Anti-Fibrotic Therapy for Scleroderma/SSc

Award Information
Agency:
Department of Health and Human Services
Branch
n/a
Amount:
$287,606.00
Award Year:
2010
Program:
SBIR
Phase:
Phase I
Contract:
1R43AR058041-01A1
Agency Tracking Number:
AR058041
Solicitation Year:
n/a
Solicitation Topic Code:
NIAMS
Solicitation Number:
n/a
Small Business Information
ANGION BIOMEDICA CORPORATION
ANGION BIOMEDICA CORP, 1050 Stewart Ave., GARDEN CITY, NY, 11530
Hubzone Owned:
N
Minority Owned:
N
Woman Owned:
N
Duns:
053129065
Principal Investigator:
LATHA PAKA
(516) 562-1278
SPAKA@ANGION.COM
Business Contact:
ITXHAK GOLDBERG
() -
igoldberg@angion.com
Research Institution:
n/a
Abstract
DESCRIPTION (provided by applicant): Scleroderma (also known as systemic sclerosis-SSc) is an autoimmune disorder characterized primarily by progressive dermal and vascular fibrosis. Other organs are affected too, including lung, heart, esophagus, intestin e, and kidney. Many patients who suffer from scleroderma/SSc also have a loss of pulmonary function. Scleroderma/SSc affects approximately 400,000 to 900,000 people in the United States every year. Mortality and morbidity in SSc are very high and are direc tly related to the extent of fibrosis in the involved organs. According to one study, the total cost attributed to scleroderma/SSc in the United States reached 1.5 billion annually. In this study, morbidity represented the major cost burden, associated wi th 820 million (56%) of the total costs. There is no known cure for scleroderma/SSc and the underlying cause remains unknown, though it is attributed to having an autoimmune component. Treatment is currently limited to management of symptoms in order to i mprove quality of life and limit long-term complications. Common treatments for scleroderma/SSc include immunosuppressive agents, anti-inflammatory agents, vasodilators and anti-fibrotic agents. Immunosuppressive agents such as corticosteroids and cyclopho sphamide have demonstrated marginal efficacy, or have side effects. Therefore there is a critical need for effective and affordable therapeutic strategy. Increased expression of both platelet derived growth factor (PDGF) and its receptors (PDGFR1 and PDGFR 2) have been demonstrated in skin of scleroderma patients. Furthermore, the possibility of PDGFR activation through auto-antibodies is a novel and provocative concept in autoimmune fibrotic diseases. Recent studies have indicated that another growth factor , vascular endothelial growth factor (VEGF), a potent angiogenic molecule, is over expressed in SSc patients. From an extensive review of the literature, we concluded that inhibiting both PDGFR and KDR (VEGFRII) may be an effective novel therapeutic strate gy to benefit scleroderma/SSc patients. We identified a small molecule receptor tyrosine kinase inhibitor with activity against both PDGFR and KDR. We have characterized this molecule in vitro and in vivo and found that ANG-3154 displays significant inhibi tory activity in animal models of scleroderma/SSc and lung fibrosis. Given these preliminary studies in combination with the potential clinical advantages of small molecule PDGFR/KDR inhibitors in the setting of scleroderma/SSc, the current SBIR Phase I ap plication is designed to further characterize ANG-3154 in two preclinical animal models of scleroderma/SSc. PUBLIC HEALTH RELEVANCE: Scleroderma also known as systemic sclerosis (SSc) is a disease caused by a surplus of extracellular matrix protein localized in the skin, or it may become systemic with excess collagen collecting in the kidneys, lungs, gastrointestinal tract, and heart. Scleroderma affects approximately 400,000 to 990,000 people in the US every year. Mortality and morbidity in sclerode rma/SSc are very high and are directly related to the extent of fibrosis in the involved organs. The exact cause remains unknown even though it is thought to be autoimmune disease and there is no known cure for scleroderma/SSc. The objective of this applic ation is to evaluate a lead small- molecule drug candidate in two preclinical models of scleroderma/SSc to advance to SBIR Phase-II project with the ultimate objective of bringing our drug to clinical trials.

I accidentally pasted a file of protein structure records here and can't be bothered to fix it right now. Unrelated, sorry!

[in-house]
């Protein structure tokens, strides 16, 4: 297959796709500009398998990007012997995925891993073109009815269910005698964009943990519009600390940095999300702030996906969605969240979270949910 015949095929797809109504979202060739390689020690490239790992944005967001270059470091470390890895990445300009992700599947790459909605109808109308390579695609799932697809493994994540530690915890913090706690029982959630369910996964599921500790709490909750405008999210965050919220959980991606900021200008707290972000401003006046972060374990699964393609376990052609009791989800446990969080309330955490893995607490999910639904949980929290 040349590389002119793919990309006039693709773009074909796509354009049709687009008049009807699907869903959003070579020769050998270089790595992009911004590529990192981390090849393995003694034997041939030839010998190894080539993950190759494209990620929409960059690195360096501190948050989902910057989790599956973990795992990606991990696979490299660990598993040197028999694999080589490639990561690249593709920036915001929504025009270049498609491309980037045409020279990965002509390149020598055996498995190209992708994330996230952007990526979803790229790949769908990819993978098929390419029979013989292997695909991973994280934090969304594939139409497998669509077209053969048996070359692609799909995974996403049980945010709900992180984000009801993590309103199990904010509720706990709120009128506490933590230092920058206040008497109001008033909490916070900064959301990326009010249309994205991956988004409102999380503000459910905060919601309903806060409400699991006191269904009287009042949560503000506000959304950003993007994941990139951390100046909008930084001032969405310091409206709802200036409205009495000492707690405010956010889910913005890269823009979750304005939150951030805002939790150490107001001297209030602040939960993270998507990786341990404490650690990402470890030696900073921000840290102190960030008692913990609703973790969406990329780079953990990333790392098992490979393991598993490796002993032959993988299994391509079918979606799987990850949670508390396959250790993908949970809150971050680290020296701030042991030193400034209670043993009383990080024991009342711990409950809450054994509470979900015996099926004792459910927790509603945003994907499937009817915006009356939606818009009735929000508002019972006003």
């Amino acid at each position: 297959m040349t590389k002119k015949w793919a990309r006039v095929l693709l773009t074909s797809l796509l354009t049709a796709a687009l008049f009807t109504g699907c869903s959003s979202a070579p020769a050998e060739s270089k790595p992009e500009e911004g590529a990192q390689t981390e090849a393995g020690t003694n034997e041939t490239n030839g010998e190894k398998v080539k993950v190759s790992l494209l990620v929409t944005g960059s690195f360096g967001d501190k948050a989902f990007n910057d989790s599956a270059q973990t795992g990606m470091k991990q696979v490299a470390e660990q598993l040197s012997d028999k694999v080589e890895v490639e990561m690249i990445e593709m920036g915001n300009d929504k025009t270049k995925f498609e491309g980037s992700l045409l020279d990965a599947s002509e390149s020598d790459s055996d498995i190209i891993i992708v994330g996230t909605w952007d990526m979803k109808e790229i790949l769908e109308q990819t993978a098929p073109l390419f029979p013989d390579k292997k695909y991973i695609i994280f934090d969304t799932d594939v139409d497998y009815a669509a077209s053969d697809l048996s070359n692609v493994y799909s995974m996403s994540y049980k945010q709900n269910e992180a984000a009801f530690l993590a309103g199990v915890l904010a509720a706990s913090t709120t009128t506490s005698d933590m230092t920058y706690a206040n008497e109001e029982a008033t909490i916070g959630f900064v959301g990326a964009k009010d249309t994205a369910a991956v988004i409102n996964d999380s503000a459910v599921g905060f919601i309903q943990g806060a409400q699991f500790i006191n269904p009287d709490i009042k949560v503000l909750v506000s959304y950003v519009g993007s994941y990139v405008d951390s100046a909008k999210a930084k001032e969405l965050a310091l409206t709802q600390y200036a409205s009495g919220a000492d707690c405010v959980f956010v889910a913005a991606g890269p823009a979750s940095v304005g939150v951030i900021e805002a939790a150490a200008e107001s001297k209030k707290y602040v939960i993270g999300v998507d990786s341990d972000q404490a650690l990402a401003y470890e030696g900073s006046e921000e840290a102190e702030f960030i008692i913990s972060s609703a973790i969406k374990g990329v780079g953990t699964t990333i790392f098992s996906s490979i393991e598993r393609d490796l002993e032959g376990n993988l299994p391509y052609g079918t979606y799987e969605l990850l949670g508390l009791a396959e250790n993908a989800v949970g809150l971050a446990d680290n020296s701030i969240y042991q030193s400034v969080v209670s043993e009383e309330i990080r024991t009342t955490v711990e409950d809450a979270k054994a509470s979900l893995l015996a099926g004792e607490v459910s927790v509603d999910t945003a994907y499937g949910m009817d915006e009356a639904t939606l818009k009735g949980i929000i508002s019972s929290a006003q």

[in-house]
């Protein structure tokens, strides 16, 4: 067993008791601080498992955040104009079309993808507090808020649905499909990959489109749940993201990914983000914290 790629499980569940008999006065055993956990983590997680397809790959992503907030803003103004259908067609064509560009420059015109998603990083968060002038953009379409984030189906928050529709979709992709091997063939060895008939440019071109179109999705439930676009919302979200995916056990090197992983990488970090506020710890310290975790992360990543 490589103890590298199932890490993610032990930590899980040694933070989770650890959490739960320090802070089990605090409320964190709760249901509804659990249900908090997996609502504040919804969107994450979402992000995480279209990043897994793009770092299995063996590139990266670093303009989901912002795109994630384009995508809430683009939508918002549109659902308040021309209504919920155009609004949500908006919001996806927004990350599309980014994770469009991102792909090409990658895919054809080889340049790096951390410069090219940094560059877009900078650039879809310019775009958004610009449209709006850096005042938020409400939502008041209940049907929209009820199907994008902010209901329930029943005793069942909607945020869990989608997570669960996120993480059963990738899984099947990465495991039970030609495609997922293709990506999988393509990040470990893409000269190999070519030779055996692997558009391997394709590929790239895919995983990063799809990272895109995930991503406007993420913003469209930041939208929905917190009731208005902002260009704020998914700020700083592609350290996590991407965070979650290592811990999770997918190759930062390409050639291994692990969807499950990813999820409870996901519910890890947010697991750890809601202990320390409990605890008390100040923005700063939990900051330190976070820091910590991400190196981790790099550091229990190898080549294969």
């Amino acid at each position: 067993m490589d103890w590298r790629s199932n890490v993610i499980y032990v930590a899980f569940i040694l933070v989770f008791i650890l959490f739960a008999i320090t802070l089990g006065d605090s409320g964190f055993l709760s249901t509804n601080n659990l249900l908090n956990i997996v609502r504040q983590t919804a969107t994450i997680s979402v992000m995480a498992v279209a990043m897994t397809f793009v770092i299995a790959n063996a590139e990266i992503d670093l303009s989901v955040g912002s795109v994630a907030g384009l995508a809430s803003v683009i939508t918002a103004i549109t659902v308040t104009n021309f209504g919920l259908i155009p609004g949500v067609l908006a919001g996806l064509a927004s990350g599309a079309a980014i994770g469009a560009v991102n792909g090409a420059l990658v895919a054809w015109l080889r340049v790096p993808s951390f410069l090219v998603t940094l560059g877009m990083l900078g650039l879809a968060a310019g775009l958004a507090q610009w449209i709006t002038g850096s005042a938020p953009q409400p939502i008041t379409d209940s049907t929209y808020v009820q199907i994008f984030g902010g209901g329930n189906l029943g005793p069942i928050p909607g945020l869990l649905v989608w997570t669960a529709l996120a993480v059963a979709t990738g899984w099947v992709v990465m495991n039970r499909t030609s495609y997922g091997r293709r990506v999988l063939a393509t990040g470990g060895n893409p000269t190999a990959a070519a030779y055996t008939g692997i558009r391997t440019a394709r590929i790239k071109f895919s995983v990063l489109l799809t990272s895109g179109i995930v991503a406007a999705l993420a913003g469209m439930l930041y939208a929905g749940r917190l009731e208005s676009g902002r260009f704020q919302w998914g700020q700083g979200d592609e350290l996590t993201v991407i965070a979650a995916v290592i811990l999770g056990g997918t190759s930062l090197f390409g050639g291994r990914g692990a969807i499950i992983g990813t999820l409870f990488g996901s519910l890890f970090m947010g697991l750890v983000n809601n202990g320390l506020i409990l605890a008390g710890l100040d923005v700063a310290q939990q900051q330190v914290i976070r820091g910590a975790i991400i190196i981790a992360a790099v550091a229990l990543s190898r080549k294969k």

* information listed above is at the time of submission.

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